Listeners and viewers everywhere are familiar with the bloated message – we navigate through irrelevant webpages, skip past the boring parts of pamphlets, and tune out keynote speakers until they get to the content we’re actually interested in. Part of this is symptomatic of our more technical society: as bandwidth increases, it’s become easier and easier to just “do more” – more pages, more videos, more color, more verbiage.
Resist the urge.
Because while modern politicians luxuriate in their 2-hour TV time slots, the great orators through history still understood that brevity was the soul of wit (and sales, and persuasion).
It helps to think of words as costing you money. When you assume each word costs a dollar, each unnecessary webpage costs a customer, and each extra second of video costs 1% of attention and engagement, it’s easy to cut the fat.
Practice economy and respect the value of your audience’s attention. More isn’t better. More is just more. And it costs you.
…that’s what Harry Beckwith reminds us in Selling The Invisible. “Do anything.” Because careful strategy is like a perfectly built castle of sand: it crumbles the second the tide changes.
Better to build in the open. Expose your marketing to audiences and prospects right now. Then keep what works and nix what doesn’t.
Software developers have already embraced this chaos. Their ‘Agile’ method of development emphasizes working prototypes over careful planning and documentation. They turn orders into working programs ASAP. Then collect feedback. Then repeat. Creating successive approximations until the client says ‘okay,’ then tells them to go live.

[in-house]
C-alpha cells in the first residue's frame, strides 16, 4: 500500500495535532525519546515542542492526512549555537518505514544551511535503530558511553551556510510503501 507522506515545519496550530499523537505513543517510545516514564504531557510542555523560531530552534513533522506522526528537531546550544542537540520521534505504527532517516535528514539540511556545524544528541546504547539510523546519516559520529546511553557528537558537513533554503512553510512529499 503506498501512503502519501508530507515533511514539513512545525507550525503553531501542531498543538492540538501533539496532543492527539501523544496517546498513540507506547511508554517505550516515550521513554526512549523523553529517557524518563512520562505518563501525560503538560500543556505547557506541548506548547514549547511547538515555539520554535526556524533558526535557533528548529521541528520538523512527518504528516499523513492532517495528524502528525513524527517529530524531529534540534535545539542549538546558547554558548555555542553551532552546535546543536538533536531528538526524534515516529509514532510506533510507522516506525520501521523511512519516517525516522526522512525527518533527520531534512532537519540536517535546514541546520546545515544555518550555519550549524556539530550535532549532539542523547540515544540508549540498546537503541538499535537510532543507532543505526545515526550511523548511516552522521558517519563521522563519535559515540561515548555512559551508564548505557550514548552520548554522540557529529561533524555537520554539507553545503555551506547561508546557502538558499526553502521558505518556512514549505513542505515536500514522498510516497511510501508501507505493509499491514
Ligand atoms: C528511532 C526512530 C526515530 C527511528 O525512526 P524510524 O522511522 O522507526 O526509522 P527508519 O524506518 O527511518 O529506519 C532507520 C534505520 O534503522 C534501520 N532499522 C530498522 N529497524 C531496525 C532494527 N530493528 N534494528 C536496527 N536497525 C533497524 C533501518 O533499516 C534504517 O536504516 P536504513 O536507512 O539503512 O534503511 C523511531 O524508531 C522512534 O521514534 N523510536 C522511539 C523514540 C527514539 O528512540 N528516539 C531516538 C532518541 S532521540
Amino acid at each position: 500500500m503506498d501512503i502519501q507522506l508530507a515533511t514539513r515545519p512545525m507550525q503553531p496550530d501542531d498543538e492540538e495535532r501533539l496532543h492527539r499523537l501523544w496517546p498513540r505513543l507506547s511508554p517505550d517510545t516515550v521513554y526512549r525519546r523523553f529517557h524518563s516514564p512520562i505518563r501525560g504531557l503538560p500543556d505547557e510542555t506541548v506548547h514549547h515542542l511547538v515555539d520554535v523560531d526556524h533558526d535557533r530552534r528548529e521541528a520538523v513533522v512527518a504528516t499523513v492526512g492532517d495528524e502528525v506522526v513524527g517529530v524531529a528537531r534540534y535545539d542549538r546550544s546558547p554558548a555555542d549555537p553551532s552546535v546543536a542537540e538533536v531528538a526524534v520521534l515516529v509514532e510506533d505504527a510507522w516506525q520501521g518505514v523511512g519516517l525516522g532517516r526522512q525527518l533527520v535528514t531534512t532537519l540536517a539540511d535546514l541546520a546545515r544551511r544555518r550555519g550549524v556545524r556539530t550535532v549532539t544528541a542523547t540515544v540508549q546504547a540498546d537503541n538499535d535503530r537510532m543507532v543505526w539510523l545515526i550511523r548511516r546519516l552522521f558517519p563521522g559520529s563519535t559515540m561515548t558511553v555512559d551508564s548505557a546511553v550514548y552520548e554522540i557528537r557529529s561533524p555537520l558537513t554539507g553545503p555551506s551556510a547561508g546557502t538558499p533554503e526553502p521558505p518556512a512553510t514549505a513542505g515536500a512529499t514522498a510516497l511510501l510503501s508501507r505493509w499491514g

If the stereotypically starched programmer can be so nimble, why not marketers and entrepreneurs? Don’t let planning, market research, or even reading this blog get in your way of trying something new today.
Make a video. Build a website. Launch something. You’re going to learn from it.
There’s no right answer, but it pays to ask the question: who are you choosing to hear? And why?
Are you only looking to bask in the glow of unconditional praise? Maybe you listen to friends, or to a complimentary (but non-committal) stranger. These folks don’t have a financial stake in what you do. They like you and want you to feel good. They’ll say nice things, but rarely unlimber their wallet.